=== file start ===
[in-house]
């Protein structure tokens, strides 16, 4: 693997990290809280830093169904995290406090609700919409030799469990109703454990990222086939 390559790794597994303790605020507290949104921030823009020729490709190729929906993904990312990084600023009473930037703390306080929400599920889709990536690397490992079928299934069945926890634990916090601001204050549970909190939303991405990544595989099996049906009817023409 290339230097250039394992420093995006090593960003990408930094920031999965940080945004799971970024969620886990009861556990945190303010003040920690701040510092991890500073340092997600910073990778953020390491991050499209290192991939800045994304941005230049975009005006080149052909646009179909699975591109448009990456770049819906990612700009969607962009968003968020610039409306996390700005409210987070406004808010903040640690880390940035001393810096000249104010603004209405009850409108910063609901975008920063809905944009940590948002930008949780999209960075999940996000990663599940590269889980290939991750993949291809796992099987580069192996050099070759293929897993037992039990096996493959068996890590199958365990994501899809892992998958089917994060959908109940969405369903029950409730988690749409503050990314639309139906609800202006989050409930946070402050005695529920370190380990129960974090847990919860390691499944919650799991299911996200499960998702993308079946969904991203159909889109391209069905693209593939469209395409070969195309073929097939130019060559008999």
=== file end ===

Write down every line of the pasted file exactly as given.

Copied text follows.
[in-house]
């Protein structure tokens, strides 16, 4: 693997990290809280830093169904995290406090609700919409030799469990109703454990990222086939 390559790794597994303790605020507290949104921030823009020729490709190729929906993904990312990084600023009473930037703390306080929400599920889709990536690397490992079928299934069945926890634990916090601001204050549970909190939303991405990544595989099996049906009817023409 290339230097250039394992420093995006090593960003990408930094920031999965940080945004799971970024969620886990009861556990945190303010003040920690701040510092991890500073340092997600910073990778953020390491991050499209290192991939800045994304941005230049975009005006080149052909646009179909699975591109448009990456770049819906990612700009969607962009968003968020610039409306996390700005409210987070406004808010903040640690880390940035001393810096000249104010603004209405009850409108910063609901975008920063809905944009940590948002930008949780999209960075999940996000990663599940590269889980290939991750993949291809796992099987580069192996050099070759293929897993037992039990096996493959068996890590199958365990994501899809892992998958089917994060959908109940969405369903029950409730988690749409503050990314639309139906609800202006989050409930946070402050005695529920370190380990129960974090847990919860390691499944919650799991299911996200499960998702993308079946969904991203159909889109391209069905693209593939469209395409070969195309073929097939130019060559008999």